The men deny any involvement in terrorism. One is a former youth worker in Amsterdam West and was a well respected community figure. The men were arrested in 2010 and deported to Belgium in 2011, where they were among 14 suspects involved in the appeal trial. The lower court had found the men not guilty.

 

Dutch News: http://www.dutchnews.nl/news/archives/2014/01/belgian_appeal_court_jails_ams.php

Islamic Secondary School in Rotterdam to Close

10 September 2013

Ibn Ghaldoun School, the Rotterdam secondary school which was the focus of an exam theft earlier this year, is to lose its government funding and close down. According to Sander Dekker, the Netherlands’ Junior Education Minister, the closure is based on a recommendation from school inspectors.

The school has financial difficulties, and according to Dekker, almost 80% of its upper school teachers do not have sufficient levels of Dutch or educational qualification.

The school was the scene of an exam theft in May 2013, when it emerged that 27 national exam papers had been stolen and distributed to students.

Two years ago, Amsterdam’s only Islamic secondary school was also closed due to standards and financial difficulties. The country has some 40 Islamic primary schools.

Widows Abroad Entitled to Dutch Pension

22 August 2013

 

An Amsterdam court has decided that widows abroad, who hold a Dutch surviving  relative pension, may not have their benefits removed. The decision concluded a case brought to court by eleven Moroccan and Turkish widows whose benefits as surviving widows were curtailed considerably because they moved abroad.

 

On 1 January 2013 a residence principle came into effect which demands that such payments be adjusted to the cost of living in countries outside the Netherlands. In countries such as Turkey and Morocco, where the cost of living is lower, the government reduced payments to the surviving relatives by as much as 40%. According to the court case this week, the government reduction contradicts several international agreements, and no alteration to payments should be made based on domicile of the beneficiary.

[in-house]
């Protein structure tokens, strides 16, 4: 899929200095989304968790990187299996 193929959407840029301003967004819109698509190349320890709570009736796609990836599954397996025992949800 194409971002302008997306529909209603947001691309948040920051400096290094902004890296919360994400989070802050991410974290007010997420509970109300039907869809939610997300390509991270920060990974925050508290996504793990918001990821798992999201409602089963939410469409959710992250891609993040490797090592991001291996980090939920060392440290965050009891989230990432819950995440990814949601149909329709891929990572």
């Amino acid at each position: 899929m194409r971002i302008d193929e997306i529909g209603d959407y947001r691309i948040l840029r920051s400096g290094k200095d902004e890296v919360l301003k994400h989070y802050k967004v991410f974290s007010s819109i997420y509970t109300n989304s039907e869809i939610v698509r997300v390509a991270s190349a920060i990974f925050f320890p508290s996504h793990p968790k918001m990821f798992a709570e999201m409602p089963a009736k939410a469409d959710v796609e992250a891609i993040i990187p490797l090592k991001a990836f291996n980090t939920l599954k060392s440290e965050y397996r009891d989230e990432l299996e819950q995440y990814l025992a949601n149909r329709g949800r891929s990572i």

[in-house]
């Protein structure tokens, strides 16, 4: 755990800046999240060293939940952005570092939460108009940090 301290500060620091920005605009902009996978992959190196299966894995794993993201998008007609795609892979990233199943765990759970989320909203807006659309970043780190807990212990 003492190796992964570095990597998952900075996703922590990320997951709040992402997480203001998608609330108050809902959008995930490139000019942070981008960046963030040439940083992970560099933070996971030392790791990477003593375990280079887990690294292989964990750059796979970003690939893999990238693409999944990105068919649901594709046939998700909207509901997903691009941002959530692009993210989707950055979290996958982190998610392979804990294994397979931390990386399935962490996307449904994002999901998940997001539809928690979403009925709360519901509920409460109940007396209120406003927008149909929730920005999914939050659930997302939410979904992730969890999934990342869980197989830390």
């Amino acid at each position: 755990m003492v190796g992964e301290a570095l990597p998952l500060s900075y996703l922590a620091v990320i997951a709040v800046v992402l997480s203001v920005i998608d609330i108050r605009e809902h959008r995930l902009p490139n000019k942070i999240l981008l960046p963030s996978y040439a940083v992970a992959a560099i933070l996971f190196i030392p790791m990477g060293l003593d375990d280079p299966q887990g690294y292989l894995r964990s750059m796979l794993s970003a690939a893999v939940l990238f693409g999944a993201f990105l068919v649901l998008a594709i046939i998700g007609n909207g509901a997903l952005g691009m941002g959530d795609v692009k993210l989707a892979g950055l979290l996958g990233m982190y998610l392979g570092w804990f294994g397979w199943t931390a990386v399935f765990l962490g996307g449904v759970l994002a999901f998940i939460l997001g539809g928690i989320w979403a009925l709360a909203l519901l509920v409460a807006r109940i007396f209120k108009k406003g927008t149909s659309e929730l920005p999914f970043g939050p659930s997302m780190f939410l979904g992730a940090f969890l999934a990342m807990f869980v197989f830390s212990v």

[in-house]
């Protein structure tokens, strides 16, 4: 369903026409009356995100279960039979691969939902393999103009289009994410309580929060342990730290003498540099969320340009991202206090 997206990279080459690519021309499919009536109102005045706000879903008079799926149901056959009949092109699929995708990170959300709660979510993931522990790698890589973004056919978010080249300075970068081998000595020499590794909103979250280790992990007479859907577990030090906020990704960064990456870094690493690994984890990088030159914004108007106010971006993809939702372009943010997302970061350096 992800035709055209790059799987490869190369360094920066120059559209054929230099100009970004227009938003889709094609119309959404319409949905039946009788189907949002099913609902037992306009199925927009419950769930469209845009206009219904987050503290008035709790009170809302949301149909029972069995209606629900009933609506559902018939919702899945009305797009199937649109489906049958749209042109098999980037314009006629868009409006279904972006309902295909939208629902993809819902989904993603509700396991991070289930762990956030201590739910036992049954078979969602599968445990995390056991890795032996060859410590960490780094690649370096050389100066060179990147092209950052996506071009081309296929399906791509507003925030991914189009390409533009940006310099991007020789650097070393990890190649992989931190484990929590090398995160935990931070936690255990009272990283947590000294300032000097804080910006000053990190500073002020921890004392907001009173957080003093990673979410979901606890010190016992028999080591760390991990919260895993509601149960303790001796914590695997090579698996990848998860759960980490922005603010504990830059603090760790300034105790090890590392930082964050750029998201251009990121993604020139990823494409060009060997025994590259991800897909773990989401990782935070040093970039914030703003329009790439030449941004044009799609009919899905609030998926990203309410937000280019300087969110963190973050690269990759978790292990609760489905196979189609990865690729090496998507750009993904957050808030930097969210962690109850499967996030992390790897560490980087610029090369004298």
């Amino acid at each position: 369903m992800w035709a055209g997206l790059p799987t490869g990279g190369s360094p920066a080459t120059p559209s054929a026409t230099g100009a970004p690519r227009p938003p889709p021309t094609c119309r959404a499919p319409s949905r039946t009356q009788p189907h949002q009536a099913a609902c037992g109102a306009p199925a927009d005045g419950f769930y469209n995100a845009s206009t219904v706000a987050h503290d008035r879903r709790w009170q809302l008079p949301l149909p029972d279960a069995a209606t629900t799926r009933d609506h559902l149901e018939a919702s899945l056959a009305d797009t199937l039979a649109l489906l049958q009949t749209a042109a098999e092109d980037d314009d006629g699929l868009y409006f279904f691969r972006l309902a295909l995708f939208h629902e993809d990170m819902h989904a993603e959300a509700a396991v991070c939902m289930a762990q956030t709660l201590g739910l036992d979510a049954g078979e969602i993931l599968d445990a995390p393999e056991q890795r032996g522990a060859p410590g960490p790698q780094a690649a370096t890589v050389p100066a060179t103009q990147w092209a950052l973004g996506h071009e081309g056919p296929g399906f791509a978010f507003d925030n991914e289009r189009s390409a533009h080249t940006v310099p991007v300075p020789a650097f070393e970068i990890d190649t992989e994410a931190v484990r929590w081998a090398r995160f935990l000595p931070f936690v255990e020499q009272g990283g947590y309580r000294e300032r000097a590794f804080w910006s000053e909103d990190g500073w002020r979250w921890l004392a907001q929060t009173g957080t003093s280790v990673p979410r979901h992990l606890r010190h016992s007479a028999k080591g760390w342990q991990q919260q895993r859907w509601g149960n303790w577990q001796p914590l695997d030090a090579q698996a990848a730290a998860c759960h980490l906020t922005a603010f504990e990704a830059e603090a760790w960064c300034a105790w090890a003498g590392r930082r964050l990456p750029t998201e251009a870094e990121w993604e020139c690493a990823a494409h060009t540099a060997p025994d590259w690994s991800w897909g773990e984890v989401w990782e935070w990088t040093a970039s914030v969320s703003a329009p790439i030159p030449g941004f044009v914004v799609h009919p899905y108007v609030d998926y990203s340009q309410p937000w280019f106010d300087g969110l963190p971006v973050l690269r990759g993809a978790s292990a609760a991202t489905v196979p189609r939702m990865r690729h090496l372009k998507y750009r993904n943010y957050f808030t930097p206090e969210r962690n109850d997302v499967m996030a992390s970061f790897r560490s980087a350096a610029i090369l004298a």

Celebrating Ramadan in Friesland

8 August 2013

Muslims in the Netherlands celebrated of Eid al-Fitr and the end of Ramadan on 8 August 2013. To mark the event NL Times carries a profile of one man’s celebrations in the Netherlands. Youssef Nashmi is a 30 year old Syrian man living with his family in the province of Friesland. Nashmi’s account contrasts his experience celebrating in the small village of Oosterwarde- with few Muslims and no mosques- compared to activities in major cities such as Utrecht and Amsterdam, home to the majority of the Netherland’s nearly one million Muslims.

Muslim Campaigners for Gay Rights Join Minister for Amsterdam Parade

30 July 2013

 

Campaigners for gay rights within Muslim groups will join Amsterdam’s Emancipation Minister in the city’s Gay Parade. Invited passengers on Bussemaker’s boat include representatives of Turkish, Moroccan, Surinamese, Antillean and Hindustani consultative bodies and partnerships and support points for homosexual immigrant youths. Additionally, the Turkish Dutch homosexual activist Done Fil will be on board.

 

Dutch Muslims Celebrate Ramadan 2013

July 11 2013

 

Dutch Muslims began celebration of Ramadan on July 10. The month coincides with summer holidays in the Netherlands, and many Muslims in the Netherlands spend Ramadan in their home countries. Those who spend Ramadan in the Netherlands attend social and cultural activities, including attending planned Iftar programs in local mosques. Major cities such as Amsterdam and Rotterdam have built Iftar tents in the most popular sites to welcome Muslim and non-Muslim visitors.

The president of the Federation of Turkish Islamic Culture (TIKDF) Arif Yakisir said that 143 mosques linked to the federation planned to organize Iftar programs every day.